A watchdog insisted it was acting "with complete impartiality" after the Conservatives raised concerns about potential bias in an investigation of the party's election expenses.
Tories face an Electoral Commission probe and police inquiries over allegations that spending on buses transporting activists to campaign in key marginal seats was not properly recorded.
Channel 4 News said the party's lawyers had written to the Commission about anti-Tory social media posts by the woman who is now its head of compliance.
Louise Edwards was said to have written after the 2010 general election that she did not "want to live under a Tory government" and "can't understand what people were thinking - do they not remember the Tories before?"
The Commission said the posts were from five years before she joined the watchdog and "do not impact" on the investigation.
A spokesman said: "We do not comment on ongoing investigations.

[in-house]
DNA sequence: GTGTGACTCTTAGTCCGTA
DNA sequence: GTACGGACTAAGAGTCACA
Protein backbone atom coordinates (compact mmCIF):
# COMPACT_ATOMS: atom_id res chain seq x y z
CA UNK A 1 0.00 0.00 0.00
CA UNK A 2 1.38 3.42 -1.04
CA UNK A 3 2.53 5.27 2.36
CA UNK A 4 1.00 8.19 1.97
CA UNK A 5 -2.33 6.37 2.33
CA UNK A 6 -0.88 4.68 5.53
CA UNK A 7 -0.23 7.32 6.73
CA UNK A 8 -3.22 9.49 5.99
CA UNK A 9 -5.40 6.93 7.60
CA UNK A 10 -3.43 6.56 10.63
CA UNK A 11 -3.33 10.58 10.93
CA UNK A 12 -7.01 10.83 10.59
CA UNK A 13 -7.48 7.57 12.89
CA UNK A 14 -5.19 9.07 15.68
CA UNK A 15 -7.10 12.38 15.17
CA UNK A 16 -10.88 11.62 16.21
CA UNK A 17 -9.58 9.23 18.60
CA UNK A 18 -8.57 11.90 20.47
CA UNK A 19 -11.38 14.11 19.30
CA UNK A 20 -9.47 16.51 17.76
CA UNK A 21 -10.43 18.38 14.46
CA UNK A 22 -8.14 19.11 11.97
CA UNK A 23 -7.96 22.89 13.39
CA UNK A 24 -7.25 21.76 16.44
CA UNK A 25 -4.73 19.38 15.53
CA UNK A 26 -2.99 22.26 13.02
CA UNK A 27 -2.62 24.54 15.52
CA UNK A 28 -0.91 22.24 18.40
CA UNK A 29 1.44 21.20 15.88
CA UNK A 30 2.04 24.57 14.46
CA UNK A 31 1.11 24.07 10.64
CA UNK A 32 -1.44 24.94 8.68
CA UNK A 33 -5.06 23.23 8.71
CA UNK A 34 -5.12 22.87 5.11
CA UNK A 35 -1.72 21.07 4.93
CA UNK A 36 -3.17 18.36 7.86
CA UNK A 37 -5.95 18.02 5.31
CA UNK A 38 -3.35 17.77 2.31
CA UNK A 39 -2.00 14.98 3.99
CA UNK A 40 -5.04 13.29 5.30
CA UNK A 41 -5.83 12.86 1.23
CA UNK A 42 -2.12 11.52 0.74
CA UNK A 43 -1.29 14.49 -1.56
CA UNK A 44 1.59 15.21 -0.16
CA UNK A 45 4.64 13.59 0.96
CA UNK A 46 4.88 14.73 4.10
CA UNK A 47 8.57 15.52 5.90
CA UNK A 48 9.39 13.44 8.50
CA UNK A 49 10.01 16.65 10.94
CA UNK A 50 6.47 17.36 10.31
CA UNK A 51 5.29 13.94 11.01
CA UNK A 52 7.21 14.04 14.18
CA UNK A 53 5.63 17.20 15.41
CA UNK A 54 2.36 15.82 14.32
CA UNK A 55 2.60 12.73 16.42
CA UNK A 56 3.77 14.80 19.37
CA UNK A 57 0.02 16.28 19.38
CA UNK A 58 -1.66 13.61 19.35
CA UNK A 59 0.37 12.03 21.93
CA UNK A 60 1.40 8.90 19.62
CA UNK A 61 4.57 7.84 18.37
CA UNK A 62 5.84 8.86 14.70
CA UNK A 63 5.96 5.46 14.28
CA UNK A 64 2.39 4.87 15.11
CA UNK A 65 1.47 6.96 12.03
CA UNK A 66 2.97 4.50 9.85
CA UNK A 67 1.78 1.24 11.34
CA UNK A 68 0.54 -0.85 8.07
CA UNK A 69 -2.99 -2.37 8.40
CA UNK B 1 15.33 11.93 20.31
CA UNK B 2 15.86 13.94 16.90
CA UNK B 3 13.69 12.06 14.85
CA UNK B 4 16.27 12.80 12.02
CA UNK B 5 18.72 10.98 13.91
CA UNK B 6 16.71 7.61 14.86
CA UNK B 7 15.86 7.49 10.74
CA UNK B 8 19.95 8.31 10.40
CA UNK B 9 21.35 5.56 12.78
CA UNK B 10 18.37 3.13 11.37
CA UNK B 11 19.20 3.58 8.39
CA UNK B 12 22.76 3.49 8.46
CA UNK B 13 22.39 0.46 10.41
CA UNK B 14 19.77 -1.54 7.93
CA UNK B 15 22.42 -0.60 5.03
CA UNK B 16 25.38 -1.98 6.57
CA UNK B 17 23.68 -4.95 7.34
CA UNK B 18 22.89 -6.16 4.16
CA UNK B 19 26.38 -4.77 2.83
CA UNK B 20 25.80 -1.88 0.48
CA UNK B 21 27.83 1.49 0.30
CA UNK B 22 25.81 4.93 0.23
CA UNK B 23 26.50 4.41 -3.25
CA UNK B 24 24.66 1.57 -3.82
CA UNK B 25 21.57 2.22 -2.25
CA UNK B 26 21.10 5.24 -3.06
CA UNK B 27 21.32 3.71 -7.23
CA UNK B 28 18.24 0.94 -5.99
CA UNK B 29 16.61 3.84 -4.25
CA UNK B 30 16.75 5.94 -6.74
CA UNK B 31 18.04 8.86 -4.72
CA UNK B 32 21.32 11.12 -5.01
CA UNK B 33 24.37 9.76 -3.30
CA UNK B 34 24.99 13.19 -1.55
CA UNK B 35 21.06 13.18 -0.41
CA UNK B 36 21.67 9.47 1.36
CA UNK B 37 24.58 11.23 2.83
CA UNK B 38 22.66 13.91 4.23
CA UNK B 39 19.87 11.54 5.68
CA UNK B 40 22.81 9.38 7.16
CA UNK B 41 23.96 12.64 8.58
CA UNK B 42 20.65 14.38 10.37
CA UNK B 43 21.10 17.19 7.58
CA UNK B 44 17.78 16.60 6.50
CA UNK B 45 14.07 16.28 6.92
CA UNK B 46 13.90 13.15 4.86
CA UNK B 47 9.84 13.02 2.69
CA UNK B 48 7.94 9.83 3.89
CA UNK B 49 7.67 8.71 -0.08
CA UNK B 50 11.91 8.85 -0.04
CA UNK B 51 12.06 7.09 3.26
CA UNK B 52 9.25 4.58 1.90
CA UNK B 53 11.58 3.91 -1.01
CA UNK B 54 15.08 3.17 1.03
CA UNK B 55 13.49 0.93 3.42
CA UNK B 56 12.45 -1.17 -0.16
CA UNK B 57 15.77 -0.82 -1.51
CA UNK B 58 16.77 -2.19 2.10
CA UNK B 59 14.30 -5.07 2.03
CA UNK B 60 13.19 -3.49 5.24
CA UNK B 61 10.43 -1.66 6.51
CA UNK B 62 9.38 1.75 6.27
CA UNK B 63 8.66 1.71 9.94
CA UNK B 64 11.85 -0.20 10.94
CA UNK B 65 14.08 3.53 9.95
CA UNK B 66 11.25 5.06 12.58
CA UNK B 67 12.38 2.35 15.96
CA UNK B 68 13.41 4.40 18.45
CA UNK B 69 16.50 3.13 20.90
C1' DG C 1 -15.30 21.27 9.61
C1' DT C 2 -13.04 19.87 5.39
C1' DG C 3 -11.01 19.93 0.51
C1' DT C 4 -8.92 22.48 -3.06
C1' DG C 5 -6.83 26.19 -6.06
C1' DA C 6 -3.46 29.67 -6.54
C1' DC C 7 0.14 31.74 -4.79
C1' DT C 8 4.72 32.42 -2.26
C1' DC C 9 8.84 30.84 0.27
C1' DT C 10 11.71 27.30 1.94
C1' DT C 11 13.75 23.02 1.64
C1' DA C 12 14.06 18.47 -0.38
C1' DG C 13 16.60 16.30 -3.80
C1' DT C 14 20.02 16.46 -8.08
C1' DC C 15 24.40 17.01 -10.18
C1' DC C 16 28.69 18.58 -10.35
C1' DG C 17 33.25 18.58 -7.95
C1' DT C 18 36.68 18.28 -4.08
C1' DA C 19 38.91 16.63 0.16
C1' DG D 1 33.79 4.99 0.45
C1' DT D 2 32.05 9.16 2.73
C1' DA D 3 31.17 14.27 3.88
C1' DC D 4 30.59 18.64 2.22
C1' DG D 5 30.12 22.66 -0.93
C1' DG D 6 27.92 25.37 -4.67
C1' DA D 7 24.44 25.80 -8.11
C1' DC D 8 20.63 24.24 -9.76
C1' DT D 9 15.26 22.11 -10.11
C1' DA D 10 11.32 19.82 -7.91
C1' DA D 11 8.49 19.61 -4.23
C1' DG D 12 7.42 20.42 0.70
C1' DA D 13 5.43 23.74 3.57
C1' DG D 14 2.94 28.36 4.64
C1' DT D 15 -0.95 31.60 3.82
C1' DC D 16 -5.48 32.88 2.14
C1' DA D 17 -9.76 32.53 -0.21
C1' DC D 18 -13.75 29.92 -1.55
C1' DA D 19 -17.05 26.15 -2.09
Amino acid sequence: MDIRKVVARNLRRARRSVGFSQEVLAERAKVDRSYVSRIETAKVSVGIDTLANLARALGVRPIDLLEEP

"However, we are satisfied that the Commission is acting fully in accordance with our enforcement policy and with complete impartiality.
"The Commission is very mindful of the need to ensure that it acts at all times impartially.
"Extracts from an employee's Facebook profile that have been reported in the media were taken five years prior to that employee joining the Commission and do not impact on the investigation currently being undertaken by the Commission."
The dispute emerged as a senior Tory MP also wrote to the elections watchdog to highlight the spending of rival parties on their battle bus campaigns.
Charles Walker urged it to "clarify its guidance" about the rules governing campaign buses and also highlighted SNP leader Nicola Sturgeon's use of a helicopter to travel to battleground seats.
He said that if the commission failed to examine the Labour, Liberal Democrat and SNP campaigns it could give the impression it was "behaving in a way that could lead to it being accused of political bias".
The Conservatives are being investigated over allegations that the cost of its battle bus 2015 campaign should have been recorded as counting towards individual candidates' spending limits, rather than as part of the larger national return.
Broxbourne MP Mr Walker wrote to Electoral Commission chairwoman Jenny Watson saying "a number of political parties have interpreted the rules on election spending in a similar fashion to the Conservative Party".